HSBC has beaten expectations of its 2020 full-year earnings and pledged to pay dividends to shareholders for the first time since the start of the COVID-19 pandemic.
The London-based bank on Tuesday reported a pre-tax profit of US$8.78 billion, down 34% from a year ago but exceeding analysts’ consensus estimate of US$8.33 billion.
Net profit in the fourth quarter improved, to US$562 million from a loss of US$5.5 billion the previous year. Overall, net profit for the whole of 2020 was US$3.89 billion, lower than the US$5.97 billion posted a year ago.
HSBC said that provisions for potentially soured loans, known as expected credit losses, reached US$8.8 billion last year, which the bank’s chief executive Noel Quinn attributed to the shutdown of the global economy due to the coronavirus.
Aside from the “large rise” in expected credit losses, revenues in rate-sensitive businesses also took a hit because central banks cut interest rates, Quinn added.
HSBC said it would give out full-year dividends of US$0.15 per share for 2020, its first payout since the third quarter of 2019. The bank would target a payout ratio of between 40% and 55% of reported earnings for 2022 onward.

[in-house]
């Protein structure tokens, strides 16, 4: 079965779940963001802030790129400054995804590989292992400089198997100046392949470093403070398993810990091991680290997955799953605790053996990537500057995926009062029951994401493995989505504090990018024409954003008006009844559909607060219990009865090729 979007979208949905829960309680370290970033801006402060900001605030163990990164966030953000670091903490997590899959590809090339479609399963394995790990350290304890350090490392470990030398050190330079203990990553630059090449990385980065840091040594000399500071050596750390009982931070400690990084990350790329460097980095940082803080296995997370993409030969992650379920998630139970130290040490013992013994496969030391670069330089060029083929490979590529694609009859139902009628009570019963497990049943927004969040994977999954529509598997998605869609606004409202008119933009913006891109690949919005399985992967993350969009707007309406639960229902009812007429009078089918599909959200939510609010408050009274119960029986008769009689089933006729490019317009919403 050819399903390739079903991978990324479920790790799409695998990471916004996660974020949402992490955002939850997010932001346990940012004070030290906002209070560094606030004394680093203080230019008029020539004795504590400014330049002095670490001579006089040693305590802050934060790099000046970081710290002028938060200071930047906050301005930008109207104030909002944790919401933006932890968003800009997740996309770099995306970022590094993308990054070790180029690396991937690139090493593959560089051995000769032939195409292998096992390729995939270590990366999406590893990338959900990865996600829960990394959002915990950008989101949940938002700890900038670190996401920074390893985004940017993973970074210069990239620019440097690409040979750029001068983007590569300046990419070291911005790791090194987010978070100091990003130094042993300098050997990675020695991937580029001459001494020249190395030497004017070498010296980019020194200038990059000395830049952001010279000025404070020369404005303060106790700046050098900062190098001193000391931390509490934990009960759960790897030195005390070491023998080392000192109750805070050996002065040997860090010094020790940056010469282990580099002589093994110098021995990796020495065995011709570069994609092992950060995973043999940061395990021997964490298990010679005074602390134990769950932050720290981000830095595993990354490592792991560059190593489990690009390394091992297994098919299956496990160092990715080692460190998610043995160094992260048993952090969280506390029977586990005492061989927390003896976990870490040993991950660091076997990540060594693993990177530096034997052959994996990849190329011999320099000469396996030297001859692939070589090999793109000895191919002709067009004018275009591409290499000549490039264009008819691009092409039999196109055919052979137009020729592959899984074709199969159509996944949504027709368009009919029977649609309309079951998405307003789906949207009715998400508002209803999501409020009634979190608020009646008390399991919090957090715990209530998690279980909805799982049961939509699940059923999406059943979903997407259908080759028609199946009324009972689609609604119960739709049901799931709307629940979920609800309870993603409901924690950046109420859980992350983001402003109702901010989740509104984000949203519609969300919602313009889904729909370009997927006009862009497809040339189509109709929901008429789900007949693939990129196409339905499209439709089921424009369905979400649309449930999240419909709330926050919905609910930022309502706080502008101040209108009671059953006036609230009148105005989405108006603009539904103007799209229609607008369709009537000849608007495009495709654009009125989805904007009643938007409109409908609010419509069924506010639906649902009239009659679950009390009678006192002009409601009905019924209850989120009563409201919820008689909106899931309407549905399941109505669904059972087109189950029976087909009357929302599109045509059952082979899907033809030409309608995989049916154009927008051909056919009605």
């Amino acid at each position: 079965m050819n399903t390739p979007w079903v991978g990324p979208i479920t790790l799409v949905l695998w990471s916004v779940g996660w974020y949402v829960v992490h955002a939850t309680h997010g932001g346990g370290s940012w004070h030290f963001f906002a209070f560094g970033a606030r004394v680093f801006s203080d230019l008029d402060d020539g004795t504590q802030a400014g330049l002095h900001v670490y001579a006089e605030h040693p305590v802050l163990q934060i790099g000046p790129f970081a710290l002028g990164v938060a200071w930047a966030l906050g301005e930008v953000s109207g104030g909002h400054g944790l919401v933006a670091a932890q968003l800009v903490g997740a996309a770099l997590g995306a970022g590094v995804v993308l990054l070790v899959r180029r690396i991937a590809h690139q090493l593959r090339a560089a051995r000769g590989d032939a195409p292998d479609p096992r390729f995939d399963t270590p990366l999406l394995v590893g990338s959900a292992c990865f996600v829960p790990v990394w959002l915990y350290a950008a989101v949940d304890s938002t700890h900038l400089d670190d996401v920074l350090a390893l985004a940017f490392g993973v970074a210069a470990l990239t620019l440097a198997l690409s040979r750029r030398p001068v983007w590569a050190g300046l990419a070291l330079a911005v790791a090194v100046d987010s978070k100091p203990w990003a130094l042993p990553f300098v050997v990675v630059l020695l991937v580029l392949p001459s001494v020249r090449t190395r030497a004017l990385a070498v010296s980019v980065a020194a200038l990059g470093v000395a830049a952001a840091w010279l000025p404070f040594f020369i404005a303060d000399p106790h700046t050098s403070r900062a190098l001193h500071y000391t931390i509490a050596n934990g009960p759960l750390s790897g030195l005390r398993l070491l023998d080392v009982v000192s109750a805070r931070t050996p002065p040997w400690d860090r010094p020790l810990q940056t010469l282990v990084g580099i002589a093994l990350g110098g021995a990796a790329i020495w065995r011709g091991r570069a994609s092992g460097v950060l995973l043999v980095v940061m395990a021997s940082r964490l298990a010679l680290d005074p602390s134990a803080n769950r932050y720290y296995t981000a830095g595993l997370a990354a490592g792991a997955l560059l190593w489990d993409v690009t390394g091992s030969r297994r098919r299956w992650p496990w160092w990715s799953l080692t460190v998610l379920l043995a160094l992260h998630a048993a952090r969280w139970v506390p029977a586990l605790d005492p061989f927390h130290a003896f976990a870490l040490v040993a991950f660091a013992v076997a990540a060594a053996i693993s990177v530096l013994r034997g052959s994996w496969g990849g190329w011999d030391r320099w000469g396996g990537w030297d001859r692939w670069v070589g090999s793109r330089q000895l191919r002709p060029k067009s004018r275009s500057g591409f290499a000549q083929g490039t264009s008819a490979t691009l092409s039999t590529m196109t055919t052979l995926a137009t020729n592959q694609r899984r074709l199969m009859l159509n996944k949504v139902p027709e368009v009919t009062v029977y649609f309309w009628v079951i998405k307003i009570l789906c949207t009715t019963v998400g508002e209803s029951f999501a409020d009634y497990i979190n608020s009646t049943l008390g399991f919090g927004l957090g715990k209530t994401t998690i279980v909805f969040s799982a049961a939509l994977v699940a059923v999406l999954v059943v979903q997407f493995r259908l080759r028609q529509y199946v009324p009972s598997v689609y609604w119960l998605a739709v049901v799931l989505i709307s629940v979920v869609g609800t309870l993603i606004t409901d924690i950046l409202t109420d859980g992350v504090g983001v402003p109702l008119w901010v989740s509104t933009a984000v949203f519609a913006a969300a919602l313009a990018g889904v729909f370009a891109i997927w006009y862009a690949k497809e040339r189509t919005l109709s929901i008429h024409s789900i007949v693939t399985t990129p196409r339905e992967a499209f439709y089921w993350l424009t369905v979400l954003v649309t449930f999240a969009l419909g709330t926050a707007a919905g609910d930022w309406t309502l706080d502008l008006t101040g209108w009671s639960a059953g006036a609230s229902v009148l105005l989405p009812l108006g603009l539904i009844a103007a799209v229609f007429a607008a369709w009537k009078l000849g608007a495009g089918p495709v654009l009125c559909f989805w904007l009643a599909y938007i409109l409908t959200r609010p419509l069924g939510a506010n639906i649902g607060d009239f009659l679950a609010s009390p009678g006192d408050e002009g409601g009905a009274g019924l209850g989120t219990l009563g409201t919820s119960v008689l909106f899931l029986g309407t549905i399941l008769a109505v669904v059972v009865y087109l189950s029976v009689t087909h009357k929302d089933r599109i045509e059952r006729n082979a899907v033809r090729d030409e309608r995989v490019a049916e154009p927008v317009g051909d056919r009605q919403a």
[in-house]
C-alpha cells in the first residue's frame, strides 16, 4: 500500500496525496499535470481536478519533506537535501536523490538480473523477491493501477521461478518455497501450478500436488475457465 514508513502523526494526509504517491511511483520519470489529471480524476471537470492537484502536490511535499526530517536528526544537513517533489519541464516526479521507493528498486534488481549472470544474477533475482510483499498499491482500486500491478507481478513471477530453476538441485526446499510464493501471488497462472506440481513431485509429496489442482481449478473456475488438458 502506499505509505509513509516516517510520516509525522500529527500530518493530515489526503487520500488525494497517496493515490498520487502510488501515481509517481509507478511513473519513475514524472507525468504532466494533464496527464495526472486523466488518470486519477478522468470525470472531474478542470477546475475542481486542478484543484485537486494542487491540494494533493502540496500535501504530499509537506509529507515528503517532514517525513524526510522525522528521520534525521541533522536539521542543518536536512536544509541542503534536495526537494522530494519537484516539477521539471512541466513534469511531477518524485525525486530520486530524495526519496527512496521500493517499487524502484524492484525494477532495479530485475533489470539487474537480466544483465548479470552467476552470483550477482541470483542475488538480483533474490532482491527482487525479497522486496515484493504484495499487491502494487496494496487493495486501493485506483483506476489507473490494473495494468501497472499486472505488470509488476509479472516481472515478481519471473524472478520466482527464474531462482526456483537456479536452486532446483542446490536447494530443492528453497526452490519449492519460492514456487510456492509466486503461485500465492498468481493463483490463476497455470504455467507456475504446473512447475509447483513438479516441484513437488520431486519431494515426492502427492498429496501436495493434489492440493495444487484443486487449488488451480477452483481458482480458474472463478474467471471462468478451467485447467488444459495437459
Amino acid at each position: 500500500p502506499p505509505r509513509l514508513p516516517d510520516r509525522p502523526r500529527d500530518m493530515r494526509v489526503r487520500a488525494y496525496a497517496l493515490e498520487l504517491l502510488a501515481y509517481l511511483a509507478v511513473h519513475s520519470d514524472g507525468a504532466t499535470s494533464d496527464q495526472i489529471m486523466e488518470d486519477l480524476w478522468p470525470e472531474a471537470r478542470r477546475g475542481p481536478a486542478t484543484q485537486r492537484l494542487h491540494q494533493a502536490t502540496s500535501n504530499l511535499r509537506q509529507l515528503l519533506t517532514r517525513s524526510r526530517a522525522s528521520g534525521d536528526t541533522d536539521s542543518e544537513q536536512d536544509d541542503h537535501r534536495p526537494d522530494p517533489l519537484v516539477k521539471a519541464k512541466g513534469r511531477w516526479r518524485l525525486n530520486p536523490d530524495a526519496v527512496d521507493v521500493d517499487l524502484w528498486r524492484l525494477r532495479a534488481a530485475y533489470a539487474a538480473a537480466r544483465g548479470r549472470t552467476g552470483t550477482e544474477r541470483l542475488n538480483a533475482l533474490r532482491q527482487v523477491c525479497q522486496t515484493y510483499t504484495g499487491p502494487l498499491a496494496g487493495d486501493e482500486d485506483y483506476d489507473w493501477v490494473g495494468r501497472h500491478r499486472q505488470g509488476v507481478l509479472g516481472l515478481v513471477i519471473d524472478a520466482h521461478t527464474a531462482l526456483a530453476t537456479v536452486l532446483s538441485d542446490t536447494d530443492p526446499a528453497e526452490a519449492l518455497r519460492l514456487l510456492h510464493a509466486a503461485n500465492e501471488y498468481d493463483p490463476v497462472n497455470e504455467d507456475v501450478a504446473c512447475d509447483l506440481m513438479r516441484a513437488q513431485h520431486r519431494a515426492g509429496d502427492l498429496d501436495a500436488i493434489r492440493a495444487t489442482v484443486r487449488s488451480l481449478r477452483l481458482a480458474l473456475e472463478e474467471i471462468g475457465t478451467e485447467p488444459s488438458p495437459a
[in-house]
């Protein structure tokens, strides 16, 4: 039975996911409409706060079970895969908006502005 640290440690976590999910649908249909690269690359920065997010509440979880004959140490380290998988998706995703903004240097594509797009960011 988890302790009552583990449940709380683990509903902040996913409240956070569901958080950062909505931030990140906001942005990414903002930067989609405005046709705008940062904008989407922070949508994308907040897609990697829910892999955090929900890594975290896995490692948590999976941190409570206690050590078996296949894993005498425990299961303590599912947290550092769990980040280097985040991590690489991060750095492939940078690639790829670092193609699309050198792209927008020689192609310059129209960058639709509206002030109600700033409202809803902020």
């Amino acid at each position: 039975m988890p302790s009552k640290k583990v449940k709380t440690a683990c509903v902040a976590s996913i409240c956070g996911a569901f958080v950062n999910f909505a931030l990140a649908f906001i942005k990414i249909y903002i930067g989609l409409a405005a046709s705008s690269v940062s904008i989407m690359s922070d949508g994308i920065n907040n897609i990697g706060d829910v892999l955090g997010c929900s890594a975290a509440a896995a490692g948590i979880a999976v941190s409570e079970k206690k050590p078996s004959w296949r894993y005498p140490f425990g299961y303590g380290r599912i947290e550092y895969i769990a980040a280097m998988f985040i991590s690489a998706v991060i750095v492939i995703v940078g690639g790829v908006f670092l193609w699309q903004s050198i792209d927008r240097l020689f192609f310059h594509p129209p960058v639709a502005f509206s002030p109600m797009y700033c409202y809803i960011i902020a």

Quinn ruled out a scrip dividend option, which would have allowed investors to be paid in the form of more shares. He said the upcoming dividends would be entirely in cash, and added that the bank would only consider share buybacks “over time and not in the near term.”
HSBC’s Hong Kong-listed shares briefly rose by 5% after the lunchtime release of the earnings report and closed at HK$46.70, a 0.43% increase.
On Tuesday, the bank also announced investing US$6 billion in its Asia operations, especially in wealth and personal banking businesses, to reflect a stronger focus on the region.
“I believe we have a very successful platform already in existence in Asia, particularly in Hong Kong. A lot of that wealth comes from the business customers that we already bank and we have a proven track record of converting that business from wholesale banking to wealth,” Quinn said in a call with journalists.
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